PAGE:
Public credit is a type of monetary relationship between the state and individuals or legal entities.
Most often, in such relations, the state acts as a borrower, however, it can be both a creditor and a guarantor. The main purpose of a public credit is to attract additional funds to increase the financial capabilities of the borrower.
The need for public credit is most often due to the difference between budget revenues and expenditures (budget deficit), for which borrowed funds are used.
If we consider public credit from the lender point of view, they can be divided into:
- internal (lenders are individuals and legal entities within the country);
- external (the creditor is foreign organizations and entire countries).
A distinctive feature of public credit is the fact that funds received by the state may not be of an investment focus, and are often used as additional financial resources to cover government spending. Public credit has the exact same principles are as with usual credit:
- voluntariness (although there are options with a forced character, however, they are characteristic only for a totalitarian regime);
- target focus (the loan most often has a certain target character, determined jointly with the lender);
- urgency and repayment (credit funds must be repaid in a certain period and in a certain amount).
The most interesting thing is that if you delve into the essence of public credit, we will find out that the ultimate goals of public credit can be completely different, because the phrase "covering the budget deficit" can contain a whole bunch of concepts, such as:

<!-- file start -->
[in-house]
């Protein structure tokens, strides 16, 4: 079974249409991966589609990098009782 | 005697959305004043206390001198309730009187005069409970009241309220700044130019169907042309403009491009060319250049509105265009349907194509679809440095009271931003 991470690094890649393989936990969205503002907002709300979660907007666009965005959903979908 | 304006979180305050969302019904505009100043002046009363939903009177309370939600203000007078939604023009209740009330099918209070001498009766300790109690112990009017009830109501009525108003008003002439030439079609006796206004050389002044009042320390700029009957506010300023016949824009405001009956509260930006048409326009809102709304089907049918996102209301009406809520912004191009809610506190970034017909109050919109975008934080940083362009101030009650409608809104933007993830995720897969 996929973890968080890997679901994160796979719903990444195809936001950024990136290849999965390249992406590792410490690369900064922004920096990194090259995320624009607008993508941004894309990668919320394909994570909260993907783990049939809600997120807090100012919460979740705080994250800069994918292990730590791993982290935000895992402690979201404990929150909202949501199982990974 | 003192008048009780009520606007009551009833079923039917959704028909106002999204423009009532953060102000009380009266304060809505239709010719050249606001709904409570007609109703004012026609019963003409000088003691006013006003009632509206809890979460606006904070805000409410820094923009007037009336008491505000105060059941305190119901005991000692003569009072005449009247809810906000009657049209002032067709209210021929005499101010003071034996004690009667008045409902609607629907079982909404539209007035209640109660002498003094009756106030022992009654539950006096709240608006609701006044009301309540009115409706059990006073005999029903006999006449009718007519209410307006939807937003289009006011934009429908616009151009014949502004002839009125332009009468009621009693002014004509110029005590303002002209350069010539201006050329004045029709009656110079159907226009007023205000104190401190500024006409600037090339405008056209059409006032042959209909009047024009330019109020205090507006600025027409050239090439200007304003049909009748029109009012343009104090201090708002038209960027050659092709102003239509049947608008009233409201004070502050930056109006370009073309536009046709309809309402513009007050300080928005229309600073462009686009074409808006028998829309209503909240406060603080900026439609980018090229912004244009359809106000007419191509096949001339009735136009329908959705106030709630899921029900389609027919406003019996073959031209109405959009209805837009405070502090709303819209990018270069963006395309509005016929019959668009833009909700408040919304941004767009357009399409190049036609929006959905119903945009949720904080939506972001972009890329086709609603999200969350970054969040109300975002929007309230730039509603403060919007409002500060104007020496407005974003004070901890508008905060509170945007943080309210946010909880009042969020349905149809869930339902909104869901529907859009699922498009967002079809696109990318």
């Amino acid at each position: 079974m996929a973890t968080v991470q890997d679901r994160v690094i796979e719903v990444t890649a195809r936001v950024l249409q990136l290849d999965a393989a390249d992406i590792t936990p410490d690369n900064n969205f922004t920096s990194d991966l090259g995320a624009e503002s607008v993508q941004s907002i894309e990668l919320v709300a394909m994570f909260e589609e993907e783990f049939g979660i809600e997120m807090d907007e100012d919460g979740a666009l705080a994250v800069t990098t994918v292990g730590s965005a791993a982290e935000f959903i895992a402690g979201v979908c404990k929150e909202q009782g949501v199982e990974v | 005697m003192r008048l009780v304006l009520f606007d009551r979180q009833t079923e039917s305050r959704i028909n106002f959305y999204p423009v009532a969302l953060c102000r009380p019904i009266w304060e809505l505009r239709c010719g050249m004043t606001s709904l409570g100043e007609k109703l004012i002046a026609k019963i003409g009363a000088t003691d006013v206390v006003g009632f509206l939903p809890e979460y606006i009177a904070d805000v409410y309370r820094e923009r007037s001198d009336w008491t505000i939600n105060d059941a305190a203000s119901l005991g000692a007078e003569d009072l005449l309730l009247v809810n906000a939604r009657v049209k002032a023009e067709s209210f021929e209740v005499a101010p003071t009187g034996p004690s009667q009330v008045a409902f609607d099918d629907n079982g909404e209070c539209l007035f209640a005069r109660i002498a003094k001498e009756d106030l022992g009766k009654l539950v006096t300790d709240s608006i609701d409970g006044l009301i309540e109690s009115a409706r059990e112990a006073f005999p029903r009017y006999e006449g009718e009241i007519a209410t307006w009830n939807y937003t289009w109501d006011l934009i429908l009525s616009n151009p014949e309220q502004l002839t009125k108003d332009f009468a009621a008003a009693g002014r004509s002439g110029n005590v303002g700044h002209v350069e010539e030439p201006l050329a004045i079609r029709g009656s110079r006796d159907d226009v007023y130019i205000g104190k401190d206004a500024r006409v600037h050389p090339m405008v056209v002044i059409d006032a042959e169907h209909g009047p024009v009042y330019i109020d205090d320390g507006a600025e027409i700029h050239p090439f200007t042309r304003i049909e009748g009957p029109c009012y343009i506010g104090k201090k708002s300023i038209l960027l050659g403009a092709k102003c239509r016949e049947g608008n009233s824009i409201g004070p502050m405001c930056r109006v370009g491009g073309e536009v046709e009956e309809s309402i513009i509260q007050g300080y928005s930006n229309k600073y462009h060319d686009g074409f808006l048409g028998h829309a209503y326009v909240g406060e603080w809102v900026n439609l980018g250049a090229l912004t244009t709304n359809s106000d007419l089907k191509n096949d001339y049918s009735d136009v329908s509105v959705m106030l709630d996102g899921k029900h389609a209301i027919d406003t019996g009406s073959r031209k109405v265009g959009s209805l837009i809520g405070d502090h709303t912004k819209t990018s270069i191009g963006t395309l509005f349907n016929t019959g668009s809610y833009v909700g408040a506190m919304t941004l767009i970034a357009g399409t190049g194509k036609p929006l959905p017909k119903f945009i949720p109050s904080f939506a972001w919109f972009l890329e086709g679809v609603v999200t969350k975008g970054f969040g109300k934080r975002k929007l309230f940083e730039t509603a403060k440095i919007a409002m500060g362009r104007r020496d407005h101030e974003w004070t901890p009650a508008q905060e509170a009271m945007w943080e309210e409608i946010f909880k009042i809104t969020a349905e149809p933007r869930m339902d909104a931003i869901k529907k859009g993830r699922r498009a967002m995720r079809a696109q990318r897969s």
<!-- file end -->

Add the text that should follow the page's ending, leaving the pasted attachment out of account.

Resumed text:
- subsidies to the social sphere;
- production development;
- agricultural development;
- financing the "swollen" state apparatus and so on.
Moreover, in fact, funds can be invested in one sphere, for example, the social one. The deficit in this sphere was created through the fault of another sphere because of the imperfect state machine. And, as the result, the payer of such a credit are the people or the public domain, since any government debt is covered by the budget, and therefore comes from citizen pockets.
Recently, the practice of refinancing, i.e. when one public credit is taken to cover payments for another public credit, in this case the debt only grows and grows like a snowball. And the result of aggressive public credit policy and thoughtless weighting with credits will be default. And there are enough examples of this:
the default of 1998, when the Russian government announced the termination of payments for a number of obligations;
the default of 2001, when the Argentine government defaulted and refused to pay 80 billion of the 132 billion dollars of public credit;